Anyone with an Instagram account understands that it is near impossible to escape the body positivity movement. Influencers such as @em_clarkson, @chessiekingg, and others reposted on @womenshealthuk regularly share ‘imperfectly perfect’ images to encourage feeling comfortable in your own skin. Their captions are long and often explain their journey to body confidence. On these posts, young women comment, and express how much these posts have led to their acceptance of their natural body. Often, their comments explain how these posts have made them feel more confident. There seems to be nothing but positivity about body positivity!
In 1996, a psychotherapist and eating disorder survivor coined the term’ body positivity.’ Yet, our understanding of the term evolved over the past ten years, thanks to various movements challenging women’s unrealistic body standards. At its core, ‘body positivity’ intends to inspire women to accept and even love their bodies for how they are. There is an encouragement to be confident about every figure, rather than focus on typically aspirational female body shapes; the classic ‘Victoria Secret’ stick-thin model figure with a big bottom, big boobs, and a tiny waist.
Women are exposed to this ‘ideal body’ more than any other body shape. However, it must be noted that the ideal figure is nearly impossible to achieve, without the ‘benefit’ of plastic surgery, and sometimes rib removal, like so many of these models seen in issues of Vogue have had. Additionally, this idea of an ‘aspirational’ body figure continually evolves, making it near impossible for women to feel comfortable in their own bodies. The body positivity movement seeks to solve this problem, by encouraging no individual body type to be normal, but every body type.
The movement does seem to be working. This is clear from the comments on posts such as these, where hundreds of people claim to have changed their mindset on their own body, after seeing other people’s body’s quirks, and a diverse range of body shapes on their social media. There is a need for accounts such as this, to encourage more people to post their normal selves, rather than a picture-perfect image all of the time. But is there a need for the comments?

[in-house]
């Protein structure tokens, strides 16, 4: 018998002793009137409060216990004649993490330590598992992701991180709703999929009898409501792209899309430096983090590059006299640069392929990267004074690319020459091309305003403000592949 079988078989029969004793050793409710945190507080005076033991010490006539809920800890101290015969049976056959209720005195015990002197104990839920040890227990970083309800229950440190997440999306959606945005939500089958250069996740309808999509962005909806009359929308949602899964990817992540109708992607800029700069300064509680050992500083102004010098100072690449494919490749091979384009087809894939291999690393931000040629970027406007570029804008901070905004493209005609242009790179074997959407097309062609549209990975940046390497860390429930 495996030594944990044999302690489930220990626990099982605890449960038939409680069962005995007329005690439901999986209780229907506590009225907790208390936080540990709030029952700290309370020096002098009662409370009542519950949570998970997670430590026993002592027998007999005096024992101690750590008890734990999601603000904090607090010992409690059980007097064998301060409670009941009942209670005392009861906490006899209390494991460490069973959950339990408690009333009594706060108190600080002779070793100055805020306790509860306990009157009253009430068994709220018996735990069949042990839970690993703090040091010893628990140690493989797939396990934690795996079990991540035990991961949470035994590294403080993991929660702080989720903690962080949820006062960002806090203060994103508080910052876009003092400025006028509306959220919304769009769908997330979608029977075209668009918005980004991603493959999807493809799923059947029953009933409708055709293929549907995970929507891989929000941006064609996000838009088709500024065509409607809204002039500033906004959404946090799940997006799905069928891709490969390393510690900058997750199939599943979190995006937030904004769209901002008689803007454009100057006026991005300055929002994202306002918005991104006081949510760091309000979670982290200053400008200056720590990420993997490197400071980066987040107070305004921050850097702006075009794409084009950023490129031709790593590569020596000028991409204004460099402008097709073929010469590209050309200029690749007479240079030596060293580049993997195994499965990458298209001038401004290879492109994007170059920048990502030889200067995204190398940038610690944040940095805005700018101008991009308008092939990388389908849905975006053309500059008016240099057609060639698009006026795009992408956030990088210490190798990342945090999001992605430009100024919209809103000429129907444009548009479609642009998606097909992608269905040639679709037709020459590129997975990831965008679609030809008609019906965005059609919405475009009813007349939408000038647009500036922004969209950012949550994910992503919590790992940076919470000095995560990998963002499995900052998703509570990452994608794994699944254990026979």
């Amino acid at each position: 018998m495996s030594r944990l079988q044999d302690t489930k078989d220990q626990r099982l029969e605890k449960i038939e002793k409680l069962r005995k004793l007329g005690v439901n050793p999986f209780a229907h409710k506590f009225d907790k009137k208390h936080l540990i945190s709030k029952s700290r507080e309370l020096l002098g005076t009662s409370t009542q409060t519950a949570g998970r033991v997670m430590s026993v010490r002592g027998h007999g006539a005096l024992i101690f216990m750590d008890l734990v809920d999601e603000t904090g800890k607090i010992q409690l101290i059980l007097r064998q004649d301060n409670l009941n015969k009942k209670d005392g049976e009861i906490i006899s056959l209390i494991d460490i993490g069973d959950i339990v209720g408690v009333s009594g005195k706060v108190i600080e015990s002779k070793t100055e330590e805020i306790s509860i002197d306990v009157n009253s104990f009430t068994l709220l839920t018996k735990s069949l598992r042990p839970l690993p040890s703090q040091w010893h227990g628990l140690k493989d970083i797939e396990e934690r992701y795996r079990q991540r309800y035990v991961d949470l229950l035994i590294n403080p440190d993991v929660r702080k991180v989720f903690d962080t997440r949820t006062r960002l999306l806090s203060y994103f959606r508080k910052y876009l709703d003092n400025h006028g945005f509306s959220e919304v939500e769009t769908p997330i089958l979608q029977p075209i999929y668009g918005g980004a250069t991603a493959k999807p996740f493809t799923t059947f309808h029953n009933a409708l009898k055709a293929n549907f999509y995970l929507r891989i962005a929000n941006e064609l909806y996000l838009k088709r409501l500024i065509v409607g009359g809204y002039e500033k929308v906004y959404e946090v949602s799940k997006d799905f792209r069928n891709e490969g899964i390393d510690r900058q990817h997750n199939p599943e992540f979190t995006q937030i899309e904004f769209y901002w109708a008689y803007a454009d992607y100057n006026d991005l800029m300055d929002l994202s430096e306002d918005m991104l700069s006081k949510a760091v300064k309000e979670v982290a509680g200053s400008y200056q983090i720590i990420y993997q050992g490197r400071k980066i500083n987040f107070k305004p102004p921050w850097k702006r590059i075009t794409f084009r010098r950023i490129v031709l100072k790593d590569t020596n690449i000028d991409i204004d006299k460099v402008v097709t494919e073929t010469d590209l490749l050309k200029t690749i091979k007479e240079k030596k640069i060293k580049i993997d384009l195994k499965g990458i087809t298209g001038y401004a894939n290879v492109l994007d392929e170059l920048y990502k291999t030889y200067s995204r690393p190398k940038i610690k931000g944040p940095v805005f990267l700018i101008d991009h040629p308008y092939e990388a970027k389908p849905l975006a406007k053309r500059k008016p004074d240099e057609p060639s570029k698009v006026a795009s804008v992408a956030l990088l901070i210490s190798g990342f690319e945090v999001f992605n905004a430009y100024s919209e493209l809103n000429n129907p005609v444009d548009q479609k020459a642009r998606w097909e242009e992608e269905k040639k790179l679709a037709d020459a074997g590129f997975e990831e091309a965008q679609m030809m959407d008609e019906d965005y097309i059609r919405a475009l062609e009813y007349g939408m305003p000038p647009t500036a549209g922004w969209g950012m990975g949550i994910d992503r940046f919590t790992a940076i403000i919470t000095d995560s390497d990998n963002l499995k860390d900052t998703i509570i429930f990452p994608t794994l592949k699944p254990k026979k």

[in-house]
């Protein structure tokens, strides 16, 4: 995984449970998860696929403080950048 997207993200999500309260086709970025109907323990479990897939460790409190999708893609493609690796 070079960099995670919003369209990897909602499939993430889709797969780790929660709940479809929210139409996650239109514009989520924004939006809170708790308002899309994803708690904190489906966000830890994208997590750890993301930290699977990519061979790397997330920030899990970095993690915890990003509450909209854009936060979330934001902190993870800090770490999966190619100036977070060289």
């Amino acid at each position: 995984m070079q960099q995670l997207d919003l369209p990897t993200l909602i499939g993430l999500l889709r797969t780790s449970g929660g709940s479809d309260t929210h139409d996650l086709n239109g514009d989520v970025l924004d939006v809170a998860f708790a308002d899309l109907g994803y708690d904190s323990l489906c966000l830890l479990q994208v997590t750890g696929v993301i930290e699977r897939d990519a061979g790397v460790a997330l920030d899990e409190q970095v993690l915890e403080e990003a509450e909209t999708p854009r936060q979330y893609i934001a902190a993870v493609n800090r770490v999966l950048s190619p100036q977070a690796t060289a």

All I know is if I were to post a photo of myself in a bikini on Instagram, and people were to comment, “love your confidence” or “thanks for showing body positivity” or “you have made me feel more confident in my own body,” I would be utterly offended, and deeply embarrassed. Although comments like this are, I hope, meant in a supportive way, I feel like it is a kinder way of saying, “I don’t want your body type,” or “if I looked like you, I wouldn’t have posted a photo of myself at the beach.”
While these comments are acceptable and even encouraged on certain accounts pages, such as @em_clarkson and @chessiekingg, they are just offensive, or at least can easily be taken the wrong way on regular people’s accounts. Sometimes, when people have similar body types to these influencers, it may be more challenging to see the good they are doing. These influencers are for everyone; tall and short, large and small, and everything in between. Rather than encouraging weight loss, or exercise for anything other than endorphins, they focus on loving yourself or learning to. Particularly in the New Year, when adverts and posts are filled with weight loss recommendations to ‘start the year off right.’
Perhaps, we will know that this movement has been entirely successful when society accepts all body shapes without body positive social media accounts. Accounts such as these promoting body positivity are needed for now. It is nice to see their comment sections filled with love and appreciation. But, when these comments are seen as, or in some cases are, backward compliments, we will know that the body positivity movement’s goal has been achieved.
Image credit: Solen Feyissa via UnSplash